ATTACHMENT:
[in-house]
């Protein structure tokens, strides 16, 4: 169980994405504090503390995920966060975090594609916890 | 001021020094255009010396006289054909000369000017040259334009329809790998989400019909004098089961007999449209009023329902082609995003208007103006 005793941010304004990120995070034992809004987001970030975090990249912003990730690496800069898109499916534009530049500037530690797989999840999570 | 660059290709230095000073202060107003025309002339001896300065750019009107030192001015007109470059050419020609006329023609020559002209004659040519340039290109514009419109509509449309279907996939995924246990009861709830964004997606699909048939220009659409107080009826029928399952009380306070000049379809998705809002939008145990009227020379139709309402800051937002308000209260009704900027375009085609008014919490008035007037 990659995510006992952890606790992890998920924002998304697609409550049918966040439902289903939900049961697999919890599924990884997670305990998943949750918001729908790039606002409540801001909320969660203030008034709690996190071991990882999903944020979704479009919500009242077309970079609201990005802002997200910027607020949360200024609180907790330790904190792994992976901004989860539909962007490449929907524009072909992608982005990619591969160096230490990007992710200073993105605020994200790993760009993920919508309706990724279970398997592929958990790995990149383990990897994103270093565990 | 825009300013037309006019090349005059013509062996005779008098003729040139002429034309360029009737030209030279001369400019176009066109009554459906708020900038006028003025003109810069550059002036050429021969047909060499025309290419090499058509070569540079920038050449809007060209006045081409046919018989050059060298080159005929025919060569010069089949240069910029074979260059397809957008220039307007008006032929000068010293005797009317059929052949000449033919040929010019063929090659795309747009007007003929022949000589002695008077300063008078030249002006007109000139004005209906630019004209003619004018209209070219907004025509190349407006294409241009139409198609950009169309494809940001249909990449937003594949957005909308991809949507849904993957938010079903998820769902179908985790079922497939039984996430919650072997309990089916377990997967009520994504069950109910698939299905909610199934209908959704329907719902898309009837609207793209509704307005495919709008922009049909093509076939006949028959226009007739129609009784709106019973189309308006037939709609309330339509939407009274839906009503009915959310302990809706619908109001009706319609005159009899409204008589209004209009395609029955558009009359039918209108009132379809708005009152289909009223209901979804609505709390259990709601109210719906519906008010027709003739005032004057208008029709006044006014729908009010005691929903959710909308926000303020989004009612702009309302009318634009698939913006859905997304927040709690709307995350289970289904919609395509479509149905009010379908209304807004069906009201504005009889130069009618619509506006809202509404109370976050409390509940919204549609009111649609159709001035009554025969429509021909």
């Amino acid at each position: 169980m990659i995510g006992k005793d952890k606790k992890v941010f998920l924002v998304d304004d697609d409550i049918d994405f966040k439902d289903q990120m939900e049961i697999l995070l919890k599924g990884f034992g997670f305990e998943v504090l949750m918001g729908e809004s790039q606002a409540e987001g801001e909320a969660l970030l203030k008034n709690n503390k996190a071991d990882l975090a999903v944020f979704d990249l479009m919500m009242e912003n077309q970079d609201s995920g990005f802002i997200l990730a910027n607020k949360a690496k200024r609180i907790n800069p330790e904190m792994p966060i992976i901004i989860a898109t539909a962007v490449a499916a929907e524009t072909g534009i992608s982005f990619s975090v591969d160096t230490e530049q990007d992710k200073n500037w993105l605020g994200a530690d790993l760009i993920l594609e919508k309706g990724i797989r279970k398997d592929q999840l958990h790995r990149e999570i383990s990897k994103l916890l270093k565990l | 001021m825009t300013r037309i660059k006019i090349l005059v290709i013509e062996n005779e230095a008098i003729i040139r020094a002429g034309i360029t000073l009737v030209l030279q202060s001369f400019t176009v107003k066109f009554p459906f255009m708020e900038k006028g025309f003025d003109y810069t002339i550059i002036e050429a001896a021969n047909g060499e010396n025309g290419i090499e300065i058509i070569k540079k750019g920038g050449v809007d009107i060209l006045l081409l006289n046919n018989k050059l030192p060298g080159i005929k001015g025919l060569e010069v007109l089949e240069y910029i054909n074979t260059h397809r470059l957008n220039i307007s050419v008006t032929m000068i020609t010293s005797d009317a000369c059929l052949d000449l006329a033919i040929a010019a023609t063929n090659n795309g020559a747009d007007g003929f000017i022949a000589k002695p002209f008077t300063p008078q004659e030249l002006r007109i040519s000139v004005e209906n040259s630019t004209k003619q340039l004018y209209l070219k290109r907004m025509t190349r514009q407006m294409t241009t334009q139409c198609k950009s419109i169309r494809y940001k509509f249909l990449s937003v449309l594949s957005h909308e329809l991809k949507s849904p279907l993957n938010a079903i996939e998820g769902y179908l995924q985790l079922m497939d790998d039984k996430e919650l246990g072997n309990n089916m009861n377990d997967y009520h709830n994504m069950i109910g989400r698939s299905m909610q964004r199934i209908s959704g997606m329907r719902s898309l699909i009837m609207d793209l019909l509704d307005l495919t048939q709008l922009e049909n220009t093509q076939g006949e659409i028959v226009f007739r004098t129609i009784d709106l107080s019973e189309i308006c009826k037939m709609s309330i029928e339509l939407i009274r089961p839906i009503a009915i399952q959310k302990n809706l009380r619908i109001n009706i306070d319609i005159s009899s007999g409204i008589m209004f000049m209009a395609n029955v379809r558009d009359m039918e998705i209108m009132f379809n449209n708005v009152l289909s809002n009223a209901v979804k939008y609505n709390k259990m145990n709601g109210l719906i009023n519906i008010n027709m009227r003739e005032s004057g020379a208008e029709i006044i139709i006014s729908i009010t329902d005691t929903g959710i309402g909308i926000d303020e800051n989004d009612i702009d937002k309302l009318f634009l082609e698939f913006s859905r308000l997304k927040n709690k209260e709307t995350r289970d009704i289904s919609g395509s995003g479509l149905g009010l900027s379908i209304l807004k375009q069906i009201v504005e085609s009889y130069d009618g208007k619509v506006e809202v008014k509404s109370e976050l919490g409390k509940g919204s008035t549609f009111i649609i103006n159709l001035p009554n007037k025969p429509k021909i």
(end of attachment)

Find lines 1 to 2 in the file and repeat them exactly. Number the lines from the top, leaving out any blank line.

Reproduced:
[in-house]
């Protein structure tokens, strides 16, 4: 169980994405504090503390995920966060975090594609916890 | 001021020094255009010396006289054909000369000017040259334009329809790998989400019909004098089961007999449209009023329902082609995003208007103006 005793941010304004990120995070034992809004987001970030975090990249912003990730690496800069898109499916534009530049500037530690797989999840999570 | 660059290709230095000073202060107003025309002339001896300065750019009107030192001015007109470059050419020609006329023609020559002209004659040519340039290109514009419109509509449309279907996939995924246990009861709830964004997606699909048939220009659409107080009826029928399952009380306070000049379809998705809002939008145990009227020379139709309402800051937002308000209260009704900027375009085609008014919490008035007037 990659995510006992952890606790992890998920924002998304697609409550049918966040439902289903939900049961697999919890599924990884997670305990998943949750918001729908790039606002409540801001909320969660203030008034709690996190071991990882999903944020979704479009919500009242077309970079609201990005802002997200910027607020949360200024609180907790330790904190792994992976901004989860539909962007490449929907524009072909992608982005990619591969160096230490990007992710200073993105605020994200790993760009993920919508309706990724279970398997592929958990790995990149383990990897994103270093565990 | 825009300013037309006019090349005059013509062996005779008098003729040139002429034309360029009737030209030279001369400019176009066109009554459906708020900038006028003025003109810069550059002036050429021969047909060499025309290419090499058509070569540079920038050449809007060209006045081409046919018989050059060298080159005929025919060569010069089949240069910029074979260059397809957008220039307007008006032929000068010293005797009317059929052949000449033919040929010019063929090659795309747009007007003929022949000589002695008077300063008078030249002006007109000139004005209906630019004209003619004018209209070219907004025509190349407006294409241009139409198609950009169309494809940001249909990449937003594949957005909308991809949507849904993957938010079903998820769902179908985790079922497939039984996430919650072997309990089916377990997967009520994504069950109910698939299905909610199934209908959704329907719902898309009837609207793209509704307005495919709008922009049909093509076939006949028959226009007739129609009784709106019973189309308006037939709609309330339509939407009274839906009503009915959310302990809706619908109001009706319609005159009899409204008589209004209009395609029955558009009359039918209108009132379809708005009152289909009223209901979804609505709390259990709601109210719906519906008010027709003739005032004057208008029709006044006014729908009010005691929903959710909308926000303020989004009612702009309302009318634009698939913006859905997304927040709690709307995350289970289904919609395509479509149905009010379908209304807004069906009201504005009889130069009618619509506006809202509404109370976050409390509940919204549609009111649609159709001035009554025969429509021909």